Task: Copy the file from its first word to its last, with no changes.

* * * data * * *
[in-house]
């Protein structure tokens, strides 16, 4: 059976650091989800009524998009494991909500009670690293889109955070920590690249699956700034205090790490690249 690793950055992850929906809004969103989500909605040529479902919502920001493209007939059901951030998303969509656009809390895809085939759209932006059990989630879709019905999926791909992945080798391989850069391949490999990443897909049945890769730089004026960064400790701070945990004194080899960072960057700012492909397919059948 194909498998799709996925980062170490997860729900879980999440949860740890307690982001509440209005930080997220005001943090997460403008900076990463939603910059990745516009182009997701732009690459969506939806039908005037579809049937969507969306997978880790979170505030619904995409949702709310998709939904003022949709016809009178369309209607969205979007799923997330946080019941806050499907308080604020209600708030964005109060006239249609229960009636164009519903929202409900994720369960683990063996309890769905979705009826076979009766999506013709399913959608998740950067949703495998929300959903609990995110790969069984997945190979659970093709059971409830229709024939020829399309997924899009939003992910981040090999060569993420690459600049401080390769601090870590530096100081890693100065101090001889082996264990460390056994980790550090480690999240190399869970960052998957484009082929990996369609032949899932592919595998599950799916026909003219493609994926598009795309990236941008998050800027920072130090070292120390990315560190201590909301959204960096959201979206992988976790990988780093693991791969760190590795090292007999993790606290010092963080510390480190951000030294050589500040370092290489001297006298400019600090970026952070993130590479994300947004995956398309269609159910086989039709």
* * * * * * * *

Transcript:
[in-house]
């Protein structure tokens, strides 16, 4: 059976650091989800009524998009494991909500009670690293889109955070920590690249699956700034205090790490690249 690793950055992850929906809004969103989500909605040529479902919502920001493209007939059901951030998303969509656009809390895809085939759209932006059990989630879709019905999926791909992945080798391989850069391949490999990443897909049945890769730089004026960064400790701070945990004194080899960072960057700012492909397919059948 194909498998799709996925980062170490997860729900879980999440949860740890307690982001509440209005930080997220005001943090997460403008900076990463939603910059990745516009182009997701732009690459969506939806039908005037579809049937969507969306997978880790979170505030619904995409949702709310998709939904003022949709016809009178369309209607969205979007799923997330946080019941806050499907308080604020209600708030964005109060006239249609229960009636164009519903929202409900994720369960683990063996309890769905979705009826076979009766999506013709399913959608998740950067949703495998929300959903609990995110790969069984997945190979659970093709059971409830229709024939020829399309997924899009939003992910981040090999060569993420690459600049401080390769601090870590530096100081890693100065101090001889082996264990460390056994980790550090480690999240190399869970960052998957484009082929990996369609032949899932592919595998599950799916026909003219493609994926598009795309990236941008998050800027920072130090070292120390990315560190201590909301959204960096959201979206992988976790990988780093693991791969760190590795090292007999993790606290010092963080510390480190951000030294050589500040370092290489001297006298400019600090970026952070993130590479994300947004995956398309269609159910086989039709």